I am trying to run a trivial example of logistic regression using sklearn.linear_model.LogisticRegression

Here is the code:

```import pandas as pd
import numpy as np
import matplotlib.pyplot as plt
import seaborn as sns
from sklearn.linear_model import LogisticRegression
from sklearn import metrics

# some randomly generated data with two well differentiated groups
x1 = np.random.normal(loc=15, scale=2, size=(30,1))
y1 = np.random.normal(loc=10, scale=2, size=(30,1))
x2 = np.random.normal(loc=25, scale=2, size=(30,1))
y2 = np.random.normal(loc=20, scale=2, size=(30,1))

data1 = np.concatenate([x1, y1, np.zeros(shape=(30,1))], axis=1)
data2 = np.concatenate([x2, y2, np.ones(shape=(30,1))], axis=1)

dfa = pd.DataFrame(data=data1, columns=["F1", "F2", "group"])
dfb = pd.DataFrame(data=data2, columns=["F1", "F2", "group"])

df = pd.concat([dfa, dfb], ignore_index=True)

# the actual fitting
features = [item for item in df.columns if item not in ("group")]
logreg = LogisticRegression(verbose=1)
logreg.fit(df[features], df.group)

# plotting and checking the result

theta = logreg.coef_[0,:] # parameters
y0 = logreg.intercept_    # intercept

print("Theta =", theta)
print("Intercept = ", y0)

xdb = np.arange(0, 30, 0.2)  # dummy x vector for decision boundary
ydb = -(y0+theta*xdb) / theta # decision boundary y values

fig = plt.figure()
colors = {0 : "red", 1 : "blue"}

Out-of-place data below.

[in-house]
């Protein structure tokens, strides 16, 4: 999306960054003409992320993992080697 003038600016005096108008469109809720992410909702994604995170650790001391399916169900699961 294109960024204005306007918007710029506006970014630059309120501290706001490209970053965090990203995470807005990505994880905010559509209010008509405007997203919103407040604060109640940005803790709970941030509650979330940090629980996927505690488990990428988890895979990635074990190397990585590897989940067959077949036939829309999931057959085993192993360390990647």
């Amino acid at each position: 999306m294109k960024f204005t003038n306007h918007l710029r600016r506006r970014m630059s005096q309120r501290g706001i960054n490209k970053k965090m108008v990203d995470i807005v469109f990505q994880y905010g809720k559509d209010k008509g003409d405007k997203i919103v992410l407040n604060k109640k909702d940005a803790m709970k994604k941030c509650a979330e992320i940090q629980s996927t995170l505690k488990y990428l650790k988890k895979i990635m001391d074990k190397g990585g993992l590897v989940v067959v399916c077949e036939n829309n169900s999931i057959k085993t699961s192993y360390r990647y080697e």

for i, group in df.groupby("group"):
plt.plot(group["F1"], group["F2"],
MarkerFaceColor = colors[i], Marker = "o", LineStyle="",
MarkerEdgeColor=colors[i])
plt.plot(xdb, ydb, LineStyle="--", Color="b")
```

Shockingly the resulting plot looks like this: and, in fact, the accuracy can be calculated:

```predictions = logreg.predict(df[features])
metrics.accuracy_score(predictions, df["group"])
```

which yielded 0.966...

I must be doing something wrong, just can't figure out what. Any help is much appreciated! Mar 15 38 views

## 1 answer to this question.

This is due to the process of regularization. The optimal value for the line would be around -16 for the intercept, however regularization prevents it from reaching that level.

The loss function, which is a combination of error and weight values, is minimized using logistic regression. When the value of C is increased in this scenario, the focus will be on minimizing error (and thus finding a better decision boundary) rather than weights. As a result, a valid decision boundary is established.

Although, in most real-world settings, regularization is critical. It's vital not to use one in particular situations.

Make the following modification:

`logreg = LogisticRegression(verbose=1, C=100)`

The output with this is following  answered Mar 17 by
• 6,000 points

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